Although Nemerov published four novels and two story collections, he’s best known as a poet, having twice served as Poet Laureate to the Library of Congress and won most of the major literary prizes for his poetry. Not many people seem to know his short stories, however, which is a shame because they have a wonderful way of playing with the reader’s mind. Nemerov definitely recognized the opportunity to experiment that the short story form offered him.
‘The Nature of the Task’ is a perfect example. A man is assigned the task of killing all the flies in a room. The room is simple and bare, just a cube with a linoleum floor and a window high on one wall. The fact that he sees no flies, he reassures himself, doesn’t mean they’re not there: perhaps they’re hidden in the pattern of the linoleum.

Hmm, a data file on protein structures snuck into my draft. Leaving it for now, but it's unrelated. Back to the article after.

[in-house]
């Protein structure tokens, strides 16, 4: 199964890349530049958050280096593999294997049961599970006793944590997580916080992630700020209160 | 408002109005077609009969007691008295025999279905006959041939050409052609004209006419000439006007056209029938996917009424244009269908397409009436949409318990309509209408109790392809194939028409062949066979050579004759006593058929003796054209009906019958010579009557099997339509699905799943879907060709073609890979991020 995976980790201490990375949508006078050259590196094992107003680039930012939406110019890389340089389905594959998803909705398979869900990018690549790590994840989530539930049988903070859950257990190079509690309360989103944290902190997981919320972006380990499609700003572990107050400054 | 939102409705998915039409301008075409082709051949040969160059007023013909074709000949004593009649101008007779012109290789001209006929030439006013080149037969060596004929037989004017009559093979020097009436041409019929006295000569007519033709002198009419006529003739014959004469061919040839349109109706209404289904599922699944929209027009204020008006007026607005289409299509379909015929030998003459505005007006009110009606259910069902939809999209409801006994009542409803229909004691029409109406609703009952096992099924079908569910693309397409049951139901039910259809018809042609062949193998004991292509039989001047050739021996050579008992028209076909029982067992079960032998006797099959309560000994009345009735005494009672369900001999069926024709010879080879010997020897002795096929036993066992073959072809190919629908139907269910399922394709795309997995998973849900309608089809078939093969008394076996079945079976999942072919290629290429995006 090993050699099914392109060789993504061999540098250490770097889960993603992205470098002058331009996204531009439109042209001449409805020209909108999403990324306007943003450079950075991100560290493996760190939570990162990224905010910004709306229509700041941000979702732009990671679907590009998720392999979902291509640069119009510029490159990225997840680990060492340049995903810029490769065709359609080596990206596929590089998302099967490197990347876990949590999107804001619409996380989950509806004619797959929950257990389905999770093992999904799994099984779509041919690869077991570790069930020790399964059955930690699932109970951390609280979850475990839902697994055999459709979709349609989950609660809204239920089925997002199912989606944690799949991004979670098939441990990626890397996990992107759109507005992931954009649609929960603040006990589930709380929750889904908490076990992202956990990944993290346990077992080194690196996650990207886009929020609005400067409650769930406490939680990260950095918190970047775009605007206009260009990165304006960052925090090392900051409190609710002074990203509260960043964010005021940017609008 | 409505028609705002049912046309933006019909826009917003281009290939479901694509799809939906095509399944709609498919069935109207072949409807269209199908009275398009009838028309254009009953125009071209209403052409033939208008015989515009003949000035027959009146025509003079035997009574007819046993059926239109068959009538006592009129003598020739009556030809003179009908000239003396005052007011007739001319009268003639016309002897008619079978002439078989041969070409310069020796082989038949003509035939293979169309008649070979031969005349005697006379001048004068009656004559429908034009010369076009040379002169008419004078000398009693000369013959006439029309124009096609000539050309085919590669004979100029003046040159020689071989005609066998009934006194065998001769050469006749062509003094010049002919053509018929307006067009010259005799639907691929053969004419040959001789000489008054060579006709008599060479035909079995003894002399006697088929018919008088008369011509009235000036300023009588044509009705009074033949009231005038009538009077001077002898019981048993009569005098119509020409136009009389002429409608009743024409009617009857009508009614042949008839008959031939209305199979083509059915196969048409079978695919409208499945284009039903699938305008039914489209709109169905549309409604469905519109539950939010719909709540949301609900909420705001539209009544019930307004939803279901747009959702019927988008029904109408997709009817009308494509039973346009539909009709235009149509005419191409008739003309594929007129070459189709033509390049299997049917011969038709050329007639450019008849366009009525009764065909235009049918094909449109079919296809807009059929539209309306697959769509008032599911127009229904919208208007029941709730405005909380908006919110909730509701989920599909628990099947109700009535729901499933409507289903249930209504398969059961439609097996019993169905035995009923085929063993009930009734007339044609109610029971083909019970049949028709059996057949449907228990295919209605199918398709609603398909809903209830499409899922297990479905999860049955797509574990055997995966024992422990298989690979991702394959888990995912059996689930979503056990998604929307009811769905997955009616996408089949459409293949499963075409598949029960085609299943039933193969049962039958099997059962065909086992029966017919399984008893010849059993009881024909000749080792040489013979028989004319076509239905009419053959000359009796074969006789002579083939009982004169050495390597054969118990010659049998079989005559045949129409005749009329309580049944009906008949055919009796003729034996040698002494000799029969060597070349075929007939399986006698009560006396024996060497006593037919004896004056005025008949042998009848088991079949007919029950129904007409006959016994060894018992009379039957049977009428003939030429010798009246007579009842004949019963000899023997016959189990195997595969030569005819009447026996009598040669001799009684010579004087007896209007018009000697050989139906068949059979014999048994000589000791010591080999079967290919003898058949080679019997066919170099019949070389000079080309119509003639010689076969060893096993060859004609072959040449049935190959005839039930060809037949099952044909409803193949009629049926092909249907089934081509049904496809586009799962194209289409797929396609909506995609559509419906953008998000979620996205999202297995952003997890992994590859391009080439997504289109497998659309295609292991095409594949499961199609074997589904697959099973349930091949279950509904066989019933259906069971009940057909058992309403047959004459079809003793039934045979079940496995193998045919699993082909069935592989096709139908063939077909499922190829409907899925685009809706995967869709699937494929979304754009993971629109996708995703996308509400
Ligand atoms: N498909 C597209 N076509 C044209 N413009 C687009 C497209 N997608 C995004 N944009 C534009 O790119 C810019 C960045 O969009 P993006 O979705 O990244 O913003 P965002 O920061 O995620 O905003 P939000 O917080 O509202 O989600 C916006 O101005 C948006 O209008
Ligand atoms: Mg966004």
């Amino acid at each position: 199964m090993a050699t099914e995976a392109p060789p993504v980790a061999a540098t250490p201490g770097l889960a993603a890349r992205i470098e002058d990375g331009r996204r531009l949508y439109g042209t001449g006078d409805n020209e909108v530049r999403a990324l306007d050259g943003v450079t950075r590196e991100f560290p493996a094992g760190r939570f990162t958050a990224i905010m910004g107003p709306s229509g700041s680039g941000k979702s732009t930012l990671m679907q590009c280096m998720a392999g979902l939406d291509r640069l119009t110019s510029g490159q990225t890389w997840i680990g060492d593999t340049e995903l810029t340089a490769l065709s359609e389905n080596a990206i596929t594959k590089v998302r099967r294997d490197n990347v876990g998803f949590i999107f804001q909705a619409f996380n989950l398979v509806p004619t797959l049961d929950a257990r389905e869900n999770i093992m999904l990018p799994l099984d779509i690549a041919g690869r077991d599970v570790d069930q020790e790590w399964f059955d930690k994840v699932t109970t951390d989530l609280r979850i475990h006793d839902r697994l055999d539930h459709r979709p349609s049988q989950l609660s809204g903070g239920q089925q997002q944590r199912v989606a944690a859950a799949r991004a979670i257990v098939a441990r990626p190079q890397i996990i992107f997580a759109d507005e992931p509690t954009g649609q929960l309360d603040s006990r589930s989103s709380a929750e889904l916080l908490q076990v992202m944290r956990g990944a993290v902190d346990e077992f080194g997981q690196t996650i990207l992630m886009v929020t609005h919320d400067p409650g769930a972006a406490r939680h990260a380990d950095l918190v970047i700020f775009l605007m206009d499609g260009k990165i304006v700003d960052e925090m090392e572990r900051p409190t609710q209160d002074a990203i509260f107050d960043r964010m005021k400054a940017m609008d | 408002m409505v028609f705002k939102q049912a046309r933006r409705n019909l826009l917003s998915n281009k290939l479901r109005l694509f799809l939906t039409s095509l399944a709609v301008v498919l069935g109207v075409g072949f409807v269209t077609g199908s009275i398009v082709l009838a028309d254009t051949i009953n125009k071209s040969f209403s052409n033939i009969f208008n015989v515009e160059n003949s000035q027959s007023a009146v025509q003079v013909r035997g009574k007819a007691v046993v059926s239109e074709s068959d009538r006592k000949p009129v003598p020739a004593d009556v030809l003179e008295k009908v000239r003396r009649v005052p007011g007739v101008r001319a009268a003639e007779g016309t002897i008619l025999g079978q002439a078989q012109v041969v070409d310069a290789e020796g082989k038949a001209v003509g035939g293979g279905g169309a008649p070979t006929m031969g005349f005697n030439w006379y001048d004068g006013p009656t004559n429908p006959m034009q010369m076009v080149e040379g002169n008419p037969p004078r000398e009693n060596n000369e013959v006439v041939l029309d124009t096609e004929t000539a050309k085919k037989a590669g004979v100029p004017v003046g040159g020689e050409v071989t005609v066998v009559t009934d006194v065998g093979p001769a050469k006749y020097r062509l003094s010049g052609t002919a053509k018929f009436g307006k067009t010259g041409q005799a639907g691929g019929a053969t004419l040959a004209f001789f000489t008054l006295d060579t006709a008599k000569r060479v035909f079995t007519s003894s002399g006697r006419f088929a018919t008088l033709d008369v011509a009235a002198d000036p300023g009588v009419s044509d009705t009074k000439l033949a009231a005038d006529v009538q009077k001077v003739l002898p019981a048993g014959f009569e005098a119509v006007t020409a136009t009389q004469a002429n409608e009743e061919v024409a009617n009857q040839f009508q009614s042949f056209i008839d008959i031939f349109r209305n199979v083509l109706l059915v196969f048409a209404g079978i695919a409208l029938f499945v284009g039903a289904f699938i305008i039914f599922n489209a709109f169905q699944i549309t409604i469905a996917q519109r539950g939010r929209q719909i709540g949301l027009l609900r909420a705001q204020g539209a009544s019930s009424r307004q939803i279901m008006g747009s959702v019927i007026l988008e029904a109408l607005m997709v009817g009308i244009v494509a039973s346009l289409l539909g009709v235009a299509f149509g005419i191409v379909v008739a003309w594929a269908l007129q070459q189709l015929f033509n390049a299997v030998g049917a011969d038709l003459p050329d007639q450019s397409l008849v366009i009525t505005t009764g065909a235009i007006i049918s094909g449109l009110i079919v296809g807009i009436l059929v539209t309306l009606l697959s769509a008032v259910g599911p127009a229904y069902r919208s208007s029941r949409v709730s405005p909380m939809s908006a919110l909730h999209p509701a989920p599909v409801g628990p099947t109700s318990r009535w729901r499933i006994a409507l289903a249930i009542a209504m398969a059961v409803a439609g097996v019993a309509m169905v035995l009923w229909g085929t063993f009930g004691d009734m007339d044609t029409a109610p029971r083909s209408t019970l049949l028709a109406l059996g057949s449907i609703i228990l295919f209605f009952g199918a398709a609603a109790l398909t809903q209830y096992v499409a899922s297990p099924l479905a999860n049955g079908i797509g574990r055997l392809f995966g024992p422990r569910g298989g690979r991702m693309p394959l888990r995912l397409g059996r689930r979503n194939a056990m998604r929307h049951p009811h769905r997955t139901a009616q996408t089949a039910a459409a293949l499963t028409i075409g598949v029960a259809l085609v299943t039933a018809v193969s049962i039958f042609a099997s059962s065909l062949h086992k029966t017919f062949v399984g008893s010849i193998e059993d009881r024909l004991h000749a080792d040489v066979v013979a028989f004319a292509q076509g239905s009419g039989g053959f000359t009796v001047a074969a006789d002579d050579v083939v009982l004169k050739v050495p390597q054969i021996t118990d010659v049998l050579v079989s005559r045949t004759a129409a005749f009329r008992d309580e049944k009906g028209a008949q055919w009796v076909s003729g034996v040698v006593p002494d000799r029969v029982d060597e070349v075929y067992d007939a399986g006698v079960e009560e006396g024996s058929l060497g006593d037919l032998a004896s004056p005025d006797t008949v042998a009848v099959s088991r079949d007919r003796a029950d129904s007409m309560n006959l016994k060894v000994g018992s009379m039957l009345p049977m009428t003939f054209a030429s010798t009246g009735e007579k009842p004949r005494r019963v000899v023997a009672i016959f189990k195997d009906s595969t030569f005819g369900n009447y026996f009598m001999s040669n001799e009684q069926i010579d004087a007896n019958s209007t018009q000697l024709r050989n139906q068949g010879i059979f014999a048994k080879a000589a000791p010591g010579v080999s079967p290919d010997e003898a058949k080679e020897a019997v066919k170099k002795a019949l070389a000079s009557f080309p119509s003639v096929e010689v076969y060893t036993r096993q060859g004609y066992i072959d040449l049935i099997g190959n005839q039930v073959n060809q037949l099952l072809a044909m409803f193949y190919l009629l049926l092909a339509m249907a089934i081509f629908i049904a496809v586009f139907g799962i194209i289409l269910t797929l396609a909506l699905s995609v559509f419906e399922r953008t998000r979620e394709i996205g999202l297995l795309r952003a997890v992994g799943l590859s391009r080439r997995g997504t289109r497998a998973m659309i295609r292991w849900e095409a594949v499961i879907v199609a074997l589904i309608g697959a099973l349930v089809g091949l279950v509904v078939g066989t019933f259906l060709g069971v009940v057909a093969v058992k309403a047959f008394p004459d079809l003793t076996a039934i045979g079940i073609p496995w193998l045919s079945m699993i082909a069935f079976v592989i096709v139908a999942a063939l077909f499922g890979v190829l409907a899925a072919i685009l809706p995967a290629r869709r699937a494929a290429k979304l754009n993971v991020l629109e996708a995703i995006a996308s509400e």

But he’s also been given no fly swatter, so perhaps it’s not literal flies he’s meant to kill. Perhaps it’s “the nasty black thoughts that feed on the filth of the self, and whose buzzing has but this one use, that it serves to keep the soul from sleeping in its foulness.” Or perhaps the purpose of assigning him the task of killing flies in a room where no flies existed was to have him do nothing at all. He begins to lose track of the difference between looking – for flies, for patterns in the linoleum, for barely perceptible differences in the walls—and thinking.
It’s probably a good thing that ‘The Nature of the Task’ is just ten pages long: were Nemerov to have gone much further, he and the reader both might have gone insane. But as it is, the story’s a giddy dance along the edge of madness.
First published in The Virginia Quarterly Review, Vol. 42, No. 2, Spring 1966, included in Stories, Fables and Other Diversions, David R. Godine, 1971